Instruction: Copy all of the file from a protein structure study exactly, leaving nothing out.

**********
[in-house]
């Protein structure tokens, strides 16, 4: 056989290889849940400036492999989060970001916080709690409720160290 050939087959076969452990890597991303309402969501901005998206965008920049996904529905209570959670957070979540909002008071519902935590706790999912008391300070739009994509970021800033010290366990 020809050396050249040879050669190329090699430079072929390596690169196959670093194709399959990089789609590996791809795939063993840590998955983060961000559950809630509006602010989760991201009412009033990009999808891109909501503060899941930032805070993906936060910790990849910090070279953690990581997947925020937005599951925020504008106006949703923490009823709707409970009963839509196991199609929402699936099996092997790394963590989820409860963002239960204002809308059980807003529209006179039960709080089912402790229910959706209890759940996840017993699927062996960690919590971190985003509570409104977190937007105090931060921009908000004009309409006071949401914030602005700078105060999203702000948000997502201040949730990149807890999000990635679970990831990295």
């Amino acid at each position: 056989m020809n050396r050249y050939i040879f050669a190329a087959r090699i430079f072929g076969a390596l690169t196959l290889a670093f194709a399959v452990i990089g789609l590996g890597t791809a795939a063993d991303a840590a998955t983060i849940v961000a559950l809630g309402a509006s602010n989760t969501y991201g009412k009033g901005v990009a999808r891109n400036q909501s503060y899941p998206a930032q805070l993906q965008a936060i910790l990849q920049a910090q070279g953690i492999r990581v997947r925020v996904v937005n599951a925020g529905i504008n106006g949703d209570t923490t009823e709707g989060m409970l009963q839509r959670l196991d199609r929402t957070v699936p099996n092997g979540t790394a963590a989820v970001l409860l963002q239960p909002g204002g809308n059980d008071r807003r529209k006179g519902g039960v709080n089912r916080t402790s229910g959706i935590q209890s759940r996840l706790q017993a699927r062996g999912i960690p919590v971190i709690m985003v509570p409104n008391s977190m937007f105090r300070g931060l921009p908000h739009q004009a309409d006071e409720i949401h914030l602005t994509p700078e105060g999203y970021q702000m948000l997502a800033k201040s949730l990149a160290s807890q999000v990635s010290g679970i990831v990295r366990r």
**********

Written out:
[in-house]
């Protein structure tokens, strides 16, 4: 056989290889849940400036492999989060970001916080709690409720160290 050939087959076969452990890597991303309402969501901005998206965008920049996904529905209570959670957070979540909002008071519902935590706790999912008391300070739009994509970021800033010290366990 020809050396050249040879050669190329090699430079072929390596690169196959670093194709399959990089789609590996791809795939063993840590998955983060961000559950809630509006602010989760991201009412009033990009999808891109909501503060899941930032805070993906936060910790990849910090070279953690990581997947925020937005599951925020504008106006949703923490009823709707409970009963839509196991199609929402699936099996092997790394963590989820409860963002239960204002809308059980807003529209006179039960709080089912402790229910959706209890759940996840017993699927062996960690919590971190985003509570409104977190937007105090931060921009908000004009309409006071949401914030602005700078105060999203702000948000997502201040949730990149807890999000990635679970990831990295």
């Amino acid at each position: 056989m020809n050396r050249y050939i040879f050669a190329a087959r090699i430079f072929g076969a390596l690169t196959l290889a670093f194709a399959v452990i990089g789609l590996g890597t791809a795939a063993d991303a840590a998955t983060i849940v961000a559950l809630g309402a509006s602010n989760t969501y991201g009412k009033g901005v990009a999808r891109n400036q909501s503060y899941p998206a930032q805070l993906q965008a936060i910790l990849q920049a910090q070279g953690i492999r990581v997947r925020v996904v937005n599951a925020g529905i504008n106006g949703d209570t923490t009823e709707g989060m409970l009963q839509r959670l196991d199609r929402t957070v699936p099996n092997g979540t790394a963590a989820v970001l409860l963002q239960p909002g204002g809308n059980d008071r807003r529209k006179g519902g039960v709080n089912r916080t402790s229910g959706i935590q209890s759940r996840l706790q017993a699927r062996g999912i960690p919590v971190i709690m985003v509570p409104n008391s977190m937007f105090r300070g931060l921009p908000h739009q004009a309409d006071e409720i949401h914030l602005t994509p700078e105060g999203y970021q702000m948000l997502a800033k201040s949730l990149a160290s807890q999000v990635s010290g679970i990831v990295r366990r």